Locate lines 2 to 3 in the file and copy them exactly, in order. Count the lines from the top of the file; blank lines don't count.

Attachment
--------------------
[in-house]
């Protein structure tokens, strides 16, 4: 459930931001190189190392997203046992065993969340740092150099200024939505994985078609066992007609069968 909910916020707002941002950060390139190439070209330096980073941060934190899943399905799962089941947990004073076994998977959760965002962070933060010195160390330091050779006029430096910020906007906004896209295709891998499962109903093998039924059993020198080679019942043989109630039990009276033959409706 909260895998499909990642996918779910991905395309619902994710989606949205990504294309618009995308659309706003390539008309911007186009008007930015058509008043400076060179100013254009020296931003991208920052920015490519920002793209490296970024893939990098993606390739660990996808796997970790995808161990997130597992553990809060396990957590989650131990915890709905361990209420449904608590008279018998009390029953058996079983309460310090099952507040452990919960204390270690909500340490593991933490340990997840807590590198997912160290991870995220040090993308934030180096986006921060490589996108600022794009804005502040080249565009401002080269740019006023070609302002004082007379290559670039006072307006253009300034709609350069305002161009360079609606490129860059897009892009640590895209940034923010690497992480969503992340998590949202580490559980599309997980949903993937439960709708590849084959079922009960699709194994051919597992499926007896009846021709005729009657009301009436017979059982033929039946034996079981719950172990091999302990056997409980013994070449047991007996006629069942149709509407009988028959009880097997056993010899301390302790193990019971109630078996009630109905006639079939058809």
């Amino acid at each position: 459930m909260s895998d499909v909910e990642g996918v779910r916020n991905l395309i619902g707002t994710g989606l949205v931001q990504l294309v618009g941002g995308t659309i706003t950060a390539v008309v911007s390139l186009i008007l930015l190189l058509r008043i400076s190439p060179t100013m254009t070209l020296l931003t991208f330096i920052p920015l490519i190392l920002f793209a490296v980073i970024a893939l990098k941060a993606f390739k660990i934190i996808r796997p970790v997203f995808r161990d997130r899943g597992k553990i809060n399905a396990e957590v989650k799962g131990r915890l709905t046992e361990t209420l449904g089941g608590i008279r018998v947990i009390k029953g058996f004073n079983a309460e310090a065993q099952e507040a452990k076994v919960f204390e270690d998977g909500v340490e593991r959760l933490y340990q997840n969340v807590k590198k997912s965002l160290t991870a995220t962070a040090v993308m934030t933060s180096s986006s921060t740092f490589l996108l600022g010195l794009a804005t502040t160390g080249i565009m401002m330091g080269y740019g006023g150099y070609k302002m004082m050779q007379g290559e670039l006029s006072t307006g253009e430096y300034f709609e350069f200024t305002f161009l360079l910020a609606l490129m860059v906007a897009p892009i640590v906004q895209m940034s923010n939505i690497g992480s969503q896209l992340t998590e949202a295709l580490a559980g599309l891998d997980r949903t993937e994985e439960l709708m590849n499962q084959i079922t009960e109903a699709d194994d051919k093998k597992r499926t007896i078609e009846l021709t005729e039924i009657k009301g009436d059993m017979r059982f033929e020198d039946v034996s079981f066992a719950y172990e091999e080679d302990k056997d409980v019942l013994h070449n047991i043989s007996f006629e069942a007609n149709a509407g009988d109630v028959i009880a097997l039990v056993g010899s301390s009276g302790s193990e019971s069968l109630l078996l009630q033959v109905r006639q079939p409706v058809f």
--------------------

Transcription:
């Protein structure tokens, strides 16, 4: 459930931001190189190392997203046992065993969340740092150099200024939505994985078609066992007609069968 909910916020707002941002950060390139190439070209330096980073941060934190899943399905799962089941947990004073076994998977959760965002962070933060010195160390330091050779006029430096910020906007906004896209295709891998499962109903093998039924059993020198080679019942043989109630039990009276033959409706 909260895998499909990642996918779910991905395309619902994710989606949205990504294309618009995308659309706003390539008309911007186009008007930015058509008043400076060179100013254009020296931003991208920052920015490519920002793209490296970024893939990098993606390739660990996808796997970790995808161990997130597992553990809060396990957590989650131990915890709905361990209420449904608590008279018998009390029953058996079983309460310090099952507040452990919960204390270690909500340490593991933490340990997840807590590198997912160290991870995220040090993308934030180096986006921060490589996108600022794009804005502040080249565009401002080269740019006023070609302002004082007379290559670039006072307006253009300034709609350069305002161009360079609606490129860059897009892009640590895209940034923010690497992480969503992340998590949202580490559980599309997980949903993937439960709708590849084959079922009960699709194994051919597992499926007896009846021709005729009657009301009436017979059982033929039946034996079981719950172990091999302990056997409980013994070449047991007996006629069942149709509407009988028959009880097997056993010899301390302790193990019971109630078996009630109905006639079939058809």
């Amino acid at each position: 459930m909260s895998d499909v909910e990642g996918v779910r916020n991905l395309i619902g707002t994710g989606l949205v931001q990504l294309v618009g941002g995308t659309i706003t950060a390539v008309v911007s390139l186009i008007l930015l190189l058509r008043i400076s190439p060179t100013m254009t070209l020296l931003t991208f330096i920052p920015l490519i190392l920002f793209a490296v980073i970024a893939l990098k941060a993606f390739k660990i934190i996808r796997p970790v997203f995808r161990d997130r899943g597992k553990i809060n399905a396990e957590v989650k799962g131990r915890l709905t046992e361990t209420l449904g089941g608590i008279r018998v947990i009390k029953g058996f004073n079983a309460e310090a065993q099952e507040a452990k076994v919960f204390e270690d998977g909500v340490e593991r959760l933490y340990q997840n969340v807590k590198k997912s965002l160290t991870a995220t962070a040090v993308m934030t933060s180096s986006s921060t740092f490589l996108l600022g010195l794009a804005t502040t160390g080249i565009m401002m330091g080269y740019g006023g150099y070609k302002m004082m050779q007379g290559e670039l006029s006072t307006g253009e430096y300034f709609e350069f200024t305002f161009l360079l910020a609606l490129m860059v906007a897009p892009i640590v906004q895209m940034s923010n939505i690497g992480s969503q896209l992340t998590e949202a295709l580490a559980g599309l891998d997980r949903t993937e994985e439960l709708m590849n499962q084959i079922t009960e109903a699709d194994d051919k093998k597992r499926t007896i078609e009846l021709t005729e039924i009657k009301g009436d059993m017979r059982f033929e020198d039946v034996s079981f066992a719950y172990e091999e080679d302990k056997d409980v019942l013994h070449n047991i043989s007996f006629e069942a007609n149709a509407g009988d109630v028959i009880a097997l039990v056993g010899s301390s009276g302790s193990e019971s069968l109630l078996l009630q033959v109905r006639q079939p409706v058809f």